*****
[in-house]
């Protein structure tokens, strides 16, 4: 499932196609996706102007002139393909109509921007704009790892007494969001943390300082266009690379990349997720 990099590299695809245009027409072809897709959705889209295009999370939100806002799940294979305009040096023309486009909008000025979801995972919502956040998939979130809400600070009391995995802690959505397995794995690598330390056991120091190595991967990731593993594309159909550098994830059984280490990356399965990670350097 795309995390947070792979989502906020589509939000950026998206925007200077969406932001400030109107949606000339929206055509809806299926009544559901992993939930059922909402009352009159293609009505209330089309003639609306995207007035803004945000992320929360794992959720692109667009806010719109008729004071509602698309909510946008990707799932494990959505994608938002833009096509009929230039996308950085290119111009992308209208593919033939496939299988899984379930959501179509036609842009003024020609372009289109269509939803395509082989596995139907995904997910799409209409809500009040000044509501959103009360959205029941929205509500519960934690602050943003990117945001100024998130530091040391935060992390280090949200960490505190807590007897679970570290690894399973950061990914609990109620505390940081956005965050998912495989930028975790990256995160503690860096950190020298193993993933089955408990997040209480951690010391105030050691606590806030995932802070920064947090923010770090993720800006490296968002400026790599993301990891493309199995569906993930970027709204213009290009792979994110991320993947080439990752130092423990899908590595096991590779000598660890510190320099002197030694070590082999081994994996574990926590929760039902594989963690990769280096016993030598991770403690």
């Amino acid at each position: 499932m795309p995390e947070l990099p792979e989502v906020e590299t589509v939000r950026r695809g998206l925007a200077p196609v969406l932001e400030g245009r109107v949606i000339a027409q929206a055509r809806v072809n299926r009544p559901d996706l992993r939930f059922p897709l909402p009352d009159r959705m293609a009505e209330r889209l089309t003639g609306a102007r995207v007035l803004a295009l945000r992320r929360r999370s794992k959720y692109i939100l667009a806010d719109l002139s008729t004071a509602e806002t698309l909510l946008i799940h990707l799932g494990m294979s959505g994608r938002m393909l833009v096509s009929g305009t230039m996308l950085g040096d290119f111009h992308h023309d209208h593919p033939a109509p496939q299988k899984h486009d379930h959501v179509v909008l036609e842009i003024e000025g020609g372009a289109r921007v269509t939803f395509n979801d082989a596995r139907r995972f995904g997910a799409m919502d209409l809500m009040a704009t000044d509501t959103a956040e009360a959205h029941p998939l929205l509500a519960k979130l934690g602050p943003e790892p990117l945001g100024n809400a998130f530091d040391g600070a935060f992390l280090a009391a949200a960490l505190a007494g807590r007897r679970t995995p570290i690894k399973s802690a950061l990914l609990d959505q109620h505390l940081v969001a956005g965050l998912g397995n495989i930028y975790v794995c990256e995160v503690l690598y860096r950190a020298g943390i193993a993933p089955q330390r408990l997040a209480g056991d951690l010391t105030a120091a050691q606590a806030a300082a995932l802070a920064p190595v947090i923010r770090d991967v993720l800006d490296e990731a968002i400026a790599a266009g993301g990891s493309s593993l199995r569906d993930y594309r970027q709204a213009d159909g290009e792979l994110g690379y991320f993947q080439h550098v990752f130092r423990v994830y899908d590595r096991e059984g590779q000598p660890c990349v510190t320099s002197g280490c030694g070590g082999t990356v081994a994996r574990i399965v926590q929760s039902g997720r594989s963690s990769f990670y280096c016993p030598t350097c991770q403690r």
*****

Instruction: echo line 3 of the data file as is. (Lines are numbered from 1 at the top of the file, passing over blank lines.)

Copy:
């Amino acid at each position: 499932m795309p995390e947070l990099p792979e989502v906020e590299t589509v939000r950026r695809g998206l925007a200077p196609v969406l932001e400030g245009r109107v949606i000339a027409q929206a055509r809806v072809n299926r009544p559901d996706l992993r939930f059922p897709l909402p009352d009159r959705m293609a009505e209330r889209l089309t003639g609306a102007r995207v007035l803004a295009l945000r992320r929360r999370s794992k959720y692109i939100l667009a806010d719109l002139s008729t004071a509602e806002t698309l909510l946008i799940h990707l799932g494990m294979s959505g994608r938002m393909l833009v096509s009929g305009t230039m996308l950085g040096d290119f111009h992308h023309d209208h593919p033939a109509p496939q299988k899984h486009d379930h959501v179509v909008l036609e842009i003024e000025g020609g372009a289109r921007v269509t939803f395509n979801d082989a596995r139907r995972f995904g997910a799409m919502d209409l809500m009040a704009t000044d509501t959103a956040e009360a959205h029941p998939l929205l509500a519960k979130l934690g602050p943003e790892p990117l945001g100024n809400a998130f530091d040391g600070a935060f992390l280090a009391a949200a960490l505190a007494g807590r007897r679970t995995p570290i690894k399973s802690a950061l990914l609990d959505q109620h505390l940081v969001a956005g965050l998912g397995n495989i930028y975790v794995c990256e995160v503690l690598y860096r950190a020298g943390i193993a993933p089955q330390r408990l997040a209480g056991d951690l010391t105030a120091a050691q606590a806030a300082a995932l802070a920064p190595v947090i923010r770090d991967v993720l800006d490296e990731a968002i400026a790599a266009g993301g990891s493309s593993l199995r569906d993930y594309r970027q709204a213009d159909g290009e792979l994110g690379y991320f993947q080439h550098v990752f130092r423990v994830y899908d590595r096991e059984g590779q000598p660890c990349v510190t320099s002197g280490c030694g070590g082999t990356v081994a994996r574990i399965v926590q929760s039902g997720r594989s963690s990769f990670y280096c016993p030598t350097c991770q403690r």